Experian Boost is offered one of the major credit bureaus. When it comes to getting a loan, financing or even renting an apartment, your credit score matters.
If you have a low credit score, you’ll have:
- Difficulty obtaining financing
- To pay higher interest rates
- To find ways to increase your score
Paying your credit cards and loans on time is key, but how about all of the other bills that you pay? Most credit bureaus do not include your electric or utility bills when calculating your credit score.
Why? Utility companies do not report the payments to the credit bureau.
In essence, you’re not getting “credit” for paying all of these bills on time.
This is where Experian Boost comes in.
What Is Experian Boost?
Experian wants you to have the credit that you deserve, and the company does this by offering Experian Boost to instantly raise your credit score for free.
How Does Experian Boost Work?
Experian connects to your bank account, or multiple accounts, that you already use to pay your bills. The company connects to these accounts to be able to view and verify your payment history.
The bills you’re already paying will start counting towards your credit history.
These bills include:
- Mobile phone
You’ll add your bank account to the system, choose and verify your payment history for the services that you want, and the rest is hands-off.
Experian will do all of the hard work, and you’ll receive an immediate boost on your credit score as a result. You obviously want to make sure that all of these bills are going to have a positive impact, so you need to be current on all of them.
Since it’s a free service, you have nothing to lose.
Anyone with poor or limited credit will be able to establish credit using Experian Boost.
You’ll be able to also enjoy:
- Free credit score tracking
- Free credit score factors
It’s a way to strengthen your credit, especially for anyone that has poor credit and would like to enjoy lower interest rates or more borrowing options.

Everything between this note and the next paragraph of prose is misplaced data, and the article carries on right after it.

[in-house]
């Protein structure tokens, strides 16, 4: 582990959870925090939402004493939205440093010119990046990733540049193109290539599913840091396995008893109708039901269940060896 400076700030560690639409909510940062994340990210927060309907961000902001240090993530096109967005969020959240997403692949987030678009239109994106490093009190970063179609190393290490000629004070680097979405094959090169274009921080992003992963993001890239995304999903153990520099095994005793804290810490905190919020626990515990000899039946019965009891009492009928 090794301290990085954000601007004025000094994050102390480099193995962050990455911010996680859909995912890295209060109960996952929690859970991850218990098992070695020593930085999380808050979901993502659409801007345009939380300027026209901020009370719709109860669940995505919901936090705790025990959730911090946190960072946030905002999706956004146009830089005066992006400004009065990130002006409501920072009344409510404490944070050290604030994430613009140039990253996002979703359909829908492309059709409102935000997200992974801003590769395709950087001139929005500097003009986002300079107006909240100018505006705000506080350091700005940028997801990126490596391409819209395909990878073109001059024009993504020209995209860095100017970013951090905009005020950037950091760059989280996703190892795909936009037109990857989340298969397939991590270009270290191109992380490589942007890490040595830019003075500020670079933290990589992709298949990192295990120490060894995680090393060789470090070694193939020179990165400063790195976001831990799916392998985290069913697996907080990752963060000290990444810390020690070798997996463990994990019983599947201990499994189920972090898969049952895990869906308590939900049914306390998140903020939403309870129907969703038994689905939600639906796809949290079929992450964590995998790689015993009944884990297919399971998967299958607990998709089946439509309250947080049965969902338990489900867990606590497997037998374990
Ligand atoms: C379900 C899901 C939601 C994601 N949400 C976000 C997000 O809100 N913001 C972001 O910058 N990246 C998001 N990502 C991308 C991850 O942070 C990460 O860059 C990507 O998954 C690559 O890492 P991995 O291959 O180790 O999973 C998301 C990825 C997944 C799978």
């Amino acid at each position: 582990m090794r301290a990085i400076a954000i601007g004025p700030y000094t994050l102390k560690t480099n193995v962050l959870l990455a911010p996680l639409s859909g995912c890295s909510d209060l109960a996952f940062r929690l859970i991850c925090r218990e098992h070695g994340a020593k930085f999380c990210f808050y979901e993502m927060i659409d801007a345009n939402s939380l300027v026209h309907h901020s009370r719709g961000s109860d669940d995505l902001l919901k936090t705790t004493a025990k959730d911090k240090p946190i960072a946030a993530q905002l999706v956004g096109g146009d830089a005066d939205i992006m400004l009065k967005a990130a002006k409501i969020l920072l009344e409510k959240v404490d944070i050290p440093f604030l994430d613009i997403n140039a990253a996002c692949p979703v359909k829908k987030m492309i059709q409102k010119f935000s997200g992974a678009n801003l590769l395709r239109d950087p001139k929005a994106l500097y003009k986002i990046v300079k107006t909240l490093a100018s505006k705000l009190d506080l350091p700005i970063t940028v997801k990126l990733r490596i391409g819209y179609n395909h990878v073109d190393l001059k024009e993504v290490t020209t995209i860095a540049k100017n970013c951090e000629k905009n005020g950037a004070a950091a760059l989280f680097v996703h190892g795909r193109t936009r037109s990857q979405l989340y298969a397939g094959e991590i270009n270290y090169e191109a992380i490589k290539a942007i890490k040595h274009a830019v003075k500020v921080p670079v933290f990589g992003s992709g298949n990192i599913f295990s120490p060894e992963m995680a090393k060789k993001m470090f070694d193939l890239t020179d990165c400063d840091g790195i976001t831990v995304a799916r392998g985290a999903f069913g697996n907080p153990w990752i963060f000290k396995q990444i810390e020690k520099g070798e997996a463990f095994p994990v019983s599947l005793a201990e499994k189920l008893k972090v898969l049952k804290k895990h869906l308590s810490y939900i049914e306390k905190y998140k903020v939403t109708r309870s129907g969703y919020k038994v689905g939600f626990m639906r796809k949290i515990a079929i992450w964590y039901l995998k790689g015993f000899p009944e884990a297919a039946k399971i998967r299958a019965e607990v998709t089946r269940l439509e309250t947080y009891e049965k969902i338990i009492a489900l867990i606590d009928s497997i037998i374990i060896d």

When you attach your bank account(s), you’ll be able to count all of the utility bills that you want on your Experian credit report. Every time payments are made, this is a benefit to your score and will add to your positive payment history.
Experian claims that their Boost product will work with you, only adding positive payment history to your account.
If you missed a payment on your mobile bill two months ago, the missed payment will not have a negative impact on your score. The system is able to detect only positive payments, so it’s a great way to boost your score even if you have missed a payment or two in the past.
Experian is able to adjust your FICO score instantly, so you’ll be able to see the difference the utilities that you pay for have on your credit immediately.
How Much Will Your Scores Increase?
Experian has done their own internal testing, and the company found that 2 out of 3 scores rose, or roughly 66% of scores.
Remember, that other person’s score was not negatively impacted. If that person’s score was 712 before using Experian Boost, it will still be 712 because negative payment history is not accounted for in the program.